Encouraged by fresh poll results showing three-fourths of city voters would pay higher taxes to preserve Laguna Canyon as open space, the City Council voted unanimously Tuesday to pay for the costs of placing a bond measure to buy the canyon on the November ballot.
If approved by voters, a $20-million bond would be financed by an increase in property taxes of just under 8% for 20 years. The average yearly cost to a property owner whose home has an assessed value of $300,000 would be $144.
The proposed bond measure would be used to buy at least part of a 2,150-acre Laguna Laurel development site between El Toro Road and the San Diego Freeway. The Irvine Co. owns the land and has planned to build the 3,200-home Laguna Laurel development on the site.
Mayor Lida Lenney said that voters need to be educated about the proposal. "We cannot assume that it's in the bag for November," Lenney said.
The money to pay for placing the measure on the ballot will come from the city's open-space fund, money set aside to purchase open land. The cost of the bond measure is uncertain, but the City Council on Tuesday committed to spending $30,000 on the election.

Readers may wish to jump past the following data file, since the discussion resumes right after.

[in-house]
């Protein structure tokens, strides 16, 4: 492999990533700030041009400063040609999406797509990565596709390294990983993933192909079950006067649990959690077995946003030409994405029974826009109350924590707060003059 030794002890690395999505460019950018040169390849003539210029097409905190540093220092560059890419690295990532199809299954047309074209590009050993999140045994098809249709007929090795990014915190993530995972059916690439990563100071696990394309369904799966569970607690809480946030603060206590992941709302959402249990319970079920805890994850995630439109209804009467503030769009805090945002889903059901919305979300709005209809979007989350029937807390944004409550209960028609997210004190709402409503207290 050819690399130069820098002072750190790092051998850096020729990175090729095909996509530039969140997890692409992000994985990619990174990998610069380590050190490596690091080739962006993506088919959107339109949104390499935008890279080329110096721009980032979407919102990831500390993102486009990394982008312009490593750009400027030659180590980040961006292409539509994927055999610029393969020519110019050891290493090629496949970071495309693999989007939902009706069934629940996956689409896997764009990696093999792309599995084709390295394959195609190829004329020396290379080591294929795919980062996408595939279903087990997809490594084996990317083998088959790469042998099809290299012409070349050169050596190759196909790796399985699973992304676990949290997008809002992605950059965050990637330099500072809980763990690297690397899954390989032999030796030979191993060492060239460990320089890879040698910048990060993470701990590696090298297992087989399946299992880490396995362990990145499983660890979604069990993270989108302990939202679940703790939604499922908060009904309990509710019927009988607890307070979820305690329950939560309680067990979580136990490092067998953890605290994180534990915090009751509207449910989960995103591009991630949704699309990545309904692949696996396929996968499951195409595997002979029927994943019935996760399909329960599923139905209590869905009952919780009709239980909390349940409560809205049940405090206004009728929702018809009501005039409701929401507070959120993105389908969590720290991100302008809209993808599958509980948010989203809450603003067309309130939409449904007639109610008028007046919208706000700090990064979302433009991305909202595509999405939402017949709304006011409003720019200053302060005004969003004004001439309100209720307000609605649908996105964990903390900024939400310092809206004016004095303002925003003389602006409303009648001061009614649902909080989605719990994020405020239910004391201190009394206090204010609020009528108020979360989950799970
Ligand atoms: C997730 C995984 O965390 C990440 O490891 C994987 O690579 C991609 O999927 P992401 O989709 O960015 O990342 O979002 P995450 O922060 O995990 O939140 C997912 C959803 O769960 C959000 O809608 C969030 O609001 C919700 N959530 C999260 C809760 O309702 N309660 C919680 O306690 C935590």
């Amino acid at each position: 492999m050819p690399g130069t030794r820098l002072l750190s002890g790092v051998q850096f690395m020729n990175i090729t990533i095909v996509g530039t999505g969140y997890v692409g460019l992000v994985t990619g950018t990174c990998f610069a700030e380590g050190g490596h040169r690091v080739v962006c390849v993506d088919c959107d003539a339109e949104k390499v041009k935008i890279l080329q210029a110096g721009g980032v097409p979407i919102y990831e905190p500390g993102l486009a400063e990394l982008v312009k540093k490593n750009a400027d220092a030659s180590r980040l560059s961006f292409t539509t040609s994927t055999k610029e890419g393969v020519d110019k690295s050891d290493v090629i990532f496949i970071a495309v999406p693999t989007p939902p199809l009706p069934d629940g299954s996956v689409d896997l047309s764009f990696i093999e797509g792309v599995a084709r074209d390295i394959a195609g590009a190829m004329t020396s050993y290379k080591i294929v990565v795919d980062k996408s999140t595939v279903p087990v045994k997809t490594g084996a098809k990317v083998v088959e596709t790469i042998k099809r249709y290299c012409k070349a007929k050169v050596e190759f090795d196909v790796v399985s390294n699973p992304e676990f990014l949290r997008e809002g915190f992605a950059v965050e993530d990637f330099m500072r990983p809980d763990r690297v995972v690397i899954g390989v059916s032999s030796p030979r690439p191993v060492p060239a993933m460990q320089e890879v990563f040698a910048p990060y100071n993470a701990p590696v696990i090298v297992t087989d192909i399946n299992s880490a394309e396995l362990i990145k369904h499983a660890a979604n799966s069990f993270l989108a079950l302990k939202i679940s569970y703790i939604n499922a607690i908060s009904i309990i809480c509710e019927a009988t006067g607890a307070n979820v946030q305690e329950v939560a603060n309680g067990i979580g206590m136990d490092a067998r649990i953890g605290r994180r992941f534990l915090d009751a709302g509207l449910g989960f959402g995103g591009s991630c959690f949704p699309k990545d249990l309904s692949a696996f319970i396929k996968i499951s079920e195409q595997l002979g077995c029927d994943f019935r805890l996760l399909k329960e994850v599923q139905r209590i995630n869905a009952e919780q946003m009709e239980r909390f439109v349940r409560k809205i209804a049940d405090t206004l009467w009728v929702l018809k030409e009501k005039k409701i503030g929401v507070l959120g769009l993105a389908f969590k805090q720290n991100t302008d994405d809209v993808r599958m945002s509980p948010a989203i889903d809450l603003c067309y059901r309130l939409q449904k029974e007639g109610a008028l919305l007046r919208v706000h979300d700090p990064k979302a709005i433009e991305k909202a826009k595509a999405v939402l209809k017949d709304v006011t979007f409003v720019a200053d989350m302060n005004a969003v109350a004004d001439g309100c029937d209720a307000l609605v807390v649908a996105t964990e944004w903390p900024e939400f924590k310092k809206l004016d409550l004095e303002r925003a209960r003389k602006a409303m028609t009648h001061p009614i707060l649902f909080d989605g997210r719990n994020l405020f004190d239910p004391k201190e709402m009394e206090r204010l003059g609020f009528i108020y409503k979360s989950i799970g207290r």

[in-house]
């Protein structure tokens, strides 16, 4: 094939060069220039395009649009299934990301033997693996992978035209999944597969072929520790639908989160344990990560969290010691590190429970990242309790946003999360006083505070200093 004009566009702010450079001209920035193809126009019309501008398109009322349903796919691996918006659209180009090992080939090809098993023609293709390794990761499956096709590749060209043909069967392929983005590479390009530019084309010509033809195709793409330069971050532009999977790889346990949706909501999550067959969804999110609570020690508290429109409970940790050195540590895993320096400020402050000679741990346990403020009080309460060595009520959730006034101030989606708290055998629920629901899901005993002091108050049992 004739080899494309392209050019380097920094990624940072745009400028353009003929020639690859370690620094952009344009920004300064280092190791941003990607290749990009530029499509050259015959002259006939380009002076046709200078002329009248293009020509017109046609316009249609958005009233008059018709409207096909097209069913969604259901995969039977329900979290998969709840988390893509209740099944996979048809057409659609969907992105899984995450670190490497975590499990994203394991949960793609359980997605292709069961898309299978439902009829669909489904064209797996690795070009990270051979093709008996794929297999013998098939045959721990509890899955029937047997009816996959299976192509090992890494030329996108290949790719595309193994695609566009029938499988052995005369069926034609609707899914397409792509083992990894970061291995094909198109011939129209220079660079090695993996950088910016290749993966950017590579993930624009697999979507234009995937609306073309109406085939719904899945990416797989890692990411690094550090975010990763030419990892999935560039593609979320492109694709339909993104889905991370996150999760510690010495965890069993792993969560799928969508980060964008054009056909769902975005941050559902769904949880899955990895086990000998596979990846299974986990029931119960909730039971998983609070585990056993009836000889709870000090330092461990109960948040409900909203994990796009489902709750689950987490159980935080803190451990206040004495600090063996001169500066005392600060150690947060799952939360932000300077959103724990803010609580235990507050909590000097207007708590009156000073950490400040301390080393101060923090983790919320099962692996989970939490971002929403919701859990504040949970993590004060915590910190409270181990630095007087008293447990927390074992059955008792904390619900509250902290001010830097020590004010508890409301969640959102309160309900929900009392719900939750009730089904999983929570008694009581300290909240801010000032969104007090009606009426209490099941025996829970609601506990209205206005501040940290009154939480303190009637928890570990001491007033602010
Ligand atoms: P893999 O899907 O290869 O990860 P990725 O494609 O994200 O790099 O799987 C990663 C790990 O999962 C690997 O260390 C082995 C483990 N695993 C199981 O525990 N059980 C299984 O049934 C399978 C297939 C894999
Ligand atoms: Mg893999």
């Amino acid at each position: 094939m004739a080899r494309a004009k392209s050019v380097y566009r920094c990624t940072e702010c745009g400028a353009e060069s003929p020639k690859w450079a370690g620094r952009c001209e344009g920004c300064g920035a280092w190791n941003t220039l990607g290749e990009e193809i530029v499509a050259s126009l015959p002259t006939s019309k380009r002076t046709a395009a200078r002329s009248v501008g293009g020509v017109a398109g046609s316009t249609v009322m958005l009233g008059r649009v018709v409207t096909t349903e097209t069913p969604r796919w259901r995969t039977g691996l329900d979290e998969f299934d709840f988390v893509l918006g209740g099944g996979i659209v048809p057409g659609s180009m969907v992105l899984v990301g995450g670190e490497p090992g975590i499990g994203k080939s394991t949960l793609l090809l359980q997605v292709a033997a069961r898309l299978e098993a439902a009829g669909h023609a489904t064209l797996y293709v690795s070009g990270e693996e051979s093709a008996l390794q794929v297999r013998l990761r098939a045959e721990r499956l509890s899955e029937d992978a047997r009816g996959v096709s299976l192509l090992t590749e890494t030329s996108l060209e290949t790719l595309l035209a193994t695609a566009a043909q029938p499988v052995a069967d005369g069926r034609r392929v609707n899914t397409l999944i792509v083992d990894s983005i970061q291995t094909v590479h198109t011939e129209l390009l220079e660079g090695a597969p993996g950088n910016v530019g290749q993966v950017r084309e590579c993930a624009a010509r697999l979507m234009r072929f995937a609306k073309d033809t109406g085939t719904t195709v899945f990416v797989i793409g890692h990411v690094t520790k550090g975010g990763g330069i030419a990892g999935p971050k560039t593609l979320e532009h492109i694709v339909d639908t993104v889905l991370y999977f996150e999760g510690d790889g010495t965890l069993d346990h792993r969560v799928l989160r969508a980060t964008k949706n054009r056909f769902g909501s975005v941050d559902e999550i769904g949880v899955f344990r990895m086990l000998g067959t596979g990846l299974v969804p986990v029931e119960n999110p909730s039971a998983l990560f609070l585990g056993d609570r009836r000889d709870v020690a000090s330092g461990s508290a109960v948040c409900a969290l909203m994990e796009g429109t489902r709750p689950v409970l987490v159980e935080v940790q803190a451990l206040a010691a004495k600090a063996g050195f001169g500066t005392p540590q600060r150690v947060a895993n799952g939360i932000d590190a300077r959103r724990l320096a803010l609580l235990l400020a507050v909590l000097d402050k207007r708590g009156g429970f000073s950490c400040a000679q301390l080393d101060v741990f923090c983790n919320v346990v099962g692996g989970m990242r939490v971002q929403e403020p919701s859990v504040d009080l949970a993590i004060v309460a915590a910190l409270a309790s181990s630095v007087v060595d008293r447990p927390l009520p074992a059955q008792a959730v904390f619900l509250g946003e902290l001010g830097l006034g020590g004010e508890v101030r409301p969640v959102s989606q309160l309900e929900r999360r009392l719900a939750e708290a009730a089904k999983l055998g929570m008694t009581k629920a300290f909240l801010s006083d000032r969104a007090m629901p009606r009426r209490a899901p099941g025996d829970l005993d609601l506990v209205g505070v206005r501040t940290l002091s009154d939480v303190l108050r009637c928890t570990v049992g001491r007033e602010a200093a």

The value of the site has been estimated at between $70 million and $100 million, but city officials say the $20 million would be a start toward purchasing the land.
"I think it's going to take a program of funding from different sources," City Manager Kenneth C. Frank said Tuesday. The city has set up a special fund to accept tax-deductible donations to be earmarked for Laguna Canyon preservation.
"We just got our first $70 donation a couple days ago," he said.
For months, Irvine Co. and city officials have been meeting in hopes of resolving the future of the pristine canyon property, an emotionally charged issued in Laguna Beach. Irvine Co. vice president Carol Hoffman said in a statement Monday that the company will continue to support the city's efforts to "develop a realistic plan" to buy the property.
A telephone poll last week of 300 likely voters showed that 74% supported taxing themselves $150 a year to save the canyon from development. The bond measure would require a two-thirds vote. The poll, conducted by a Sacramento-based polling firm, has a 6% margin of error.
The City Council is expected to formally approve placing the bond measure on the ballot at its next meeting, Aug. 7.